As the Jews in Exile had to face their unfaithfulness to the Covenant Relationship of Love, had to have a change of heart and live faithfully, so must we follow this same journey this Advent. Look at your own life and ask from your heart, “where am I in Exile in my life? Why am I in Exile in my life? Where do I need to let go so as to find the way back home through the valleys that need to be filled, the mountains that need to be brought low and the winding roads that need to be straightened in my life? Am I willing to let God do this in my Life?
The Jews were in Exile because they had forgotten the gift of their being God’s people and their city as a holy place of God’s presence. We also need this Advent journey so that we will remember what’s what and what’s not, who we are called to be and to become.
We begin with “remembering” that an attitude of self-centeredness, a mind-set that speaks of “entitlement,” all fall into the area of what ought not to be in our life. We need to ask ourselves, “Does my life speak of consideration for others and a “community mindedness”? We can quite easily assess this by looking at how we are living our unconditional love for God, self, and others on a daily basis.
Does my life speak of disconnectedness or separateness or of community mindedness and God’s unconditional love in my relationships?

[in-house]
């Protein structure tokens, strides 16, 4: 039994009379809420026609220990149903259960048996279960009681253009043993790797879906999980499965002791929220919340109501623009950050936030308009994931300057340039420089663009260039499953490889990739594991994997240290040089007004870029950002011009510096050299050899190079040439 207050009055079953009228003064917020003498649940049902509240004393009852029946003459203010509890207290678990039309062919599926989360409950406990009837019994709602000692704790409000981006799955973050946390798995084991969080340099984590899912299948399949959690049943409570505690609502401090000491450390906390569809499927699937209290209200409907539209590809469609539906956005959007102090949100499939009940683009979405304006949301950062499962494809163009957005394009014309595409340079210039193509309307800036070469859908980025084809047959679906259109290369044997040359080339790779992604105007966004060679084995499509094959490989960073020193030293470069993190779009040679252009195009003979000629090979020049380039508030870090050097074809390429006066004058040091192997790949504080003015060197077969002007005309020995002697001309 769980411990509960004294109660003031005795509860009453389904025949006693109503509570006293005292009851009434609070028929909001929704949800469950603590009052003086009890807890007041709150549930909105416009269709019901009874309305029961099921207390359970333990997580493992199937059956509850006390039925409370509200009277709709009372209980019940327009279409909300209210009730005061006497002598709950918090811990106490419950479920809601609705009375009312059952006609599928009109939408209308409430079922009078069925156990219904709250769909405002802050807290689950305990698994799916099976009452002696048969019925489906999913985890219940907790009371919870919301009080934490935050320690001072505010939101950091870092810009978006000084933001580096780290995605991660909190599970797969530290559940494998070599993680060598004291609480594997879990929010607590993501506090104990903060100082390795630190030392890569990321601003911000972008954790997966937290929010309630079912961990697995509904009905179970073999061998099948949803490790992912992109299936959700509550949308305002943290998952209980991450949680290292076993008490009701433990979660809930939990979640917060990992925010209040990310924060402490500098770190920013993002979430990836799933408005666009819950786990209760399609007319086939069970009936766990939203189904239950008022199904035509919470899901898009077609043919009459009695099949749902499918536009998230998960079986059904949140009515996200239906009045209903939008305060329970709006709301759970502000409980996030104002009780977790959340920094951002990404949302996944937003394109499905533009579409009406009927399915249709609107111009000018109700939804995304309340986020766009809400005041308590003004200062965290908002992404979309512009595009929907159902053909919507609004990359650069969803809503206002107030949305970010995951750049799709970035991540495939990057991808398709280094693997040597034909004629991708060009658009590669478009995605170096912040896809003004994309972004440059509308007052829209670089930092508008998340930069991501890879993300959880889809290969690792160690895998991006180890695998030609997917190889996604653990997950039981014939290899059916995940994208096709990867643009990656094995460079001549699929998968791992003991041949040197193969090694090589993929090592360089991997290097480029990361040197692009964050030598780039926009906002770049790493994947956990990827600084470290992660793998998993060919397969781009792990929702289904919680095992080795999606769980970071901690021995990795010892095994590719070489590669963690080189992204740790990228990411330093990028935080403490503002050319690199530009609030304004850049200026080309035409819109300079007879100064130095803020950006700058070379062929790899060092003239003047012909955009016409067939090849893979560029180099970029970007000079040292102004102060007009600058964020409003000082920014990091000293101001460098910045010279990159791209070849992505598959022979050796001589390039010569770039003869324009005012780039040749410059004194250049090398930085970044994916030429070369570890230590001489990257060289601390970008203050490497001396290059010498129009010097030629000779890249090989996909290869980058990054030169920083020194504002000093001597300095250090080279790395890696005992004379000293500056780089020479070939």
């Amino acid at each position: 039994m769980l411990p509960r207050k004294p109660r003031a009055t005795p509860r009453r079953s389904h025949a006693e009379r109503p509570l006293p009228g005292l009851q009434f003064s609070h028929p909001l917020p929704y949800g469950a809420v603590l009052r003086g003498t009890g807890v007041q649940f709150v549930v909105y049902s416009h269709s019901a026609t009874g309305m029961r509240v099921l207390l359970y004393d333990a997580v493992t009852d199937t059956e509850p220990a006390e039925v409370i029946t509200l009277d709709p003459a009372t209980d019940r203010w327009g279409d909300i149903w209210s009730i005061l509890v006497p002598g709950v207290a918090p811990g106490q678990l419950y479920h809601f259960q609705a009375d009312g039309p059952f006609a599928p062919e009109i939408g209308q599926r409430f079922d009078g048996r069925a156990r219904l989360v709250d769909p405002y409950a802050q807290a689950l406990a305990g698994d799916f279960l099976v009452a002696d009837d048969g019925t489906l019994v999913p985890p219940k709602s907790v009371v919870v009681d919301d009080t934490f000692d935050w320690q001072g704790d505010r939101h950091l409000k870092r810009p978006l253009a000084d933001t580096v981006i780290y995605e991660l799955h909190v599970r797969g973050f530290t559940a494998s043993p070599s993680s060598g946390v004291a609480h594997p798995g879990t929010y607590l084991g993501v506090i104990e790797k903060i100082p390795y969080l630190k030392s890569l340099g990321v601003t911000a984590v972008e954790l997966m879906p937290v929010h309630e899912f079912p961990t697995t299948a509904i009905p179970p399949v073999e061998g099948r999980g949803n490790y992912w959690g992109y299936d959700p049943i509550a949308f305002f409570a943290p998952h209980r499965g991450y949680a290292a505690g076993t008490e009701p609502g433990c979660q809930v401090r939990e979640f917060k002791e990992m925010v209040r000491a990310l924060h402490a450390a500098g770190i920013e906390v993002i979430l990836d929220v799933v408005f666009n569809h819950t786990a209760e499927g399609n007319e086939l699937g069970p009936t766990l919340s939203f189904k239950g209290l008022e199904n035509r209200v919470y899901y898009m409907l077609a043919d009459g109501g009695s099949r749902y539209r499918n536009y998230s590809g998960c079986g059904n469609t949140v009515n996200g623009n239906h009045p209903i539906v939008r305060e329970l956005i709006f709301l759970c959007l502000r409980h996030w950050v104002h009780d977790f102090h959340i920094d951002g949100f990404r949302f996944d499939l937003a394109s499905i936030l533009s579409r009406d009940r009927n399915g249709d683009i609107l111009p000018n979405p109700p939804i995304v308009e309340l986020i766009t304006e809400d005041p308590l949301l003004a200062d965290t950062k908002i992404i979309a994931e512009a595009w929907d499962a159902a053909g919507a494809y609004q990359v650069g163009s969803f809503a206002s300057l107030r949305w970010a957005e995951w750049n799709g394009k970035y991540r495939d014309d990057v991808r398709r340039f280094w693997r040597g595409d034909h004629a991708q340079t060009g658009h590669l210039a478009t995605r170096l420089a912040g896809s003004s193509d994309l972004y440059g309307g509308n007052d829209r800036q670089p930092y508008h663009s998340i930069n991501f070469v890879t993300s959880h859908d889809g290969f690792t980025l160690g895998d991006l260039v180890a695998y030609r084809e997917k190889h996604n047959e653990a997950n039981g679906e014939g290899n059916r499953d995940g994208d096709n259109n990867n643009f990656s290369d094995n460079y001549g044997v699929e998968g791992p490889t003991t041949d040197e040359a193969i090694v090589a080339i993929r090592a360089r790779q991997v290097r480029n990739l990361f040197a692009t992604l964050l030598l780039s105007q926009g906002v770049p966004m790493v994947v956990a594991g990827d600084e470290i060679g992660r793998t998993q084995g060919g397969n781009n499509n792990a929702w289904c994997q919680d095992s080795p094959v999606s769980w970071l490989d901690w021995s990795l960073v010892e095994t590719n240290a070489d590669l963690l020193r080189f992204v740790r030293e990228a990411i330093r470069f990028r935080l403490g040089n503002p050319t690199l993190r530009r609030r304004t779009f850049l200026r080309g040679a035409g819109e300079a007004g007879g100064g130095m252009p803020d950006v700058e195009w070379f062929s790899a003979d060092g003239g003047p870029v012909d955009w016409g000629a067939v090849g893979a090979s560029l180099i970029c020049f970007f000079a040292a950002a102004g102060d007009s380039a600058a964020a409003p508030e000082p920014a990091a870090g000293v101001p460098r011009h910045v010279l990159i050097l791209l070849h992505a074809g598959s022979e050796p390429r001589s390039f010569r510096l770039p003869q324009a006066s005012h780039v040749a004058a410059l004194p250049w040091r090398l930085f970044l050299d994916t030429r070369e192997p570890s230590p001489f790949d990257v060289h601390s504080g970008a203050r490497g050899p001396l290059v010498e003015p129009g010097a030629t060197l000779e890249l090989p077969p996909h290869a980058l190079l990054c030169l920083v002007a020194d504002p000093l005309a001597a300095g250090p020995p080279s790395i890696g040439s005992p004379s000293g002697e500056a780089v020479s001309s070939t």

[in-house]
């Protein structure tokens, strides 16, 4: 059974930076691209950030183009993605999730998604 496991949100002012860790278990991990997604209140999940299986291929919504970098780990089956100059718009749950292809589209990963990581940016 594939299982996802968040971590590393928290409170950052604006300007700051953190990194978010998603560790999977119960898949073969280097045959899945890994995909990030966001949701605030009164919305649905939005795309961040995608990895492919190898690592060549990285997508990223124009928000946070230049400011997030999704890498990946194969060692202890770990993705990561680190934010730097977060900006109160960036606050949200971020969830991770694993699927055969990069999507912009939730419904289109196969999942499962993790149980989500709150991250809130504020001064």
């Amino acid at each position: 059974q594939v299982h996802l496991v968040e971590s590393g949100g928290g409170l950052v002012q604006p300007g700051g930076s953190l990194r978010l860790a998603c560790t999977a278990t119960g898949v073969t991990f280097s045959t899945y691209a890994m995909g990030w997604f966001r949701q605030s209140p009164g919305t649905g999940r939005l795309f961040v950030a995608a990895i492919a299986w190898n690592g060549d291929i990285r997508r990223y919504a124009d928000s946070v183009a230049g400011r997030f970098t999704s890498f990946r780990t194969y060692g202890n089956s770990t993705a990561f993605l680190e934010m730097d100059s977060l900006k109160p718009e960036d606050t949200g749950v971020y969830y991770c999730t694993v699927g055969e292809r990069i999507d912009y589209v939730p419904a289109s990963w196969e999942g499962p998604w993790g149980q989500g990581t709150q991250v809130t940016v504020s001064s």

We can find our way again on this journey. The wisdom and the answer lie in the Scriptures for this Second Sunday of Advent. They speak of the Promise and they speak of the Hope that the journey of Advent will bring us at its fulfillment.
Baruch tells us that it is God who does this. This God who loves us unconditionally who will bring us back. And he will bring us back “carried in glory as on a royal throne . . . for God is leading Israel in joy by the light of his glory, with his mercy and justice for company.” We do not have to fear. It is a journey based on love and God is with us. It requires of us a change of heart and a community mindedness.
Paul reinforces that message by telling us, “The one who began a good work in you will continue to complete it until the day of Christ Jesus.” It is God who does this—not our efforts to control or manipulate to have God’s will fit ours. We need to trust that our faithful God gives us what we need to complete the journey.
Finally in the Gospel, John the Baptist is going throughout the whole region of the Jordan proclaiming a baptism of repentance for the forgiveness of sins, and quotes Isaiah, saying that “all flech shall see the salvation of God.” We need to be like John – a herald, a witness – showing by our lives and our words that we will place ourselves in God’s hands and walk with the one who is the Light of the World. We will be a flesh and blood witness of the Covenant Relationship of Love.
This is quite a Promise! It ought to fill us with hope for our journey this Advent.
Just what is this message of Hope that we’re given this week? It is this: we need to show by our lives, by our faithful observance of God’s ways that we are ready and willing in our hearts and minds to do what we must do and become who we must become so that God will say to us, “COME HOME!”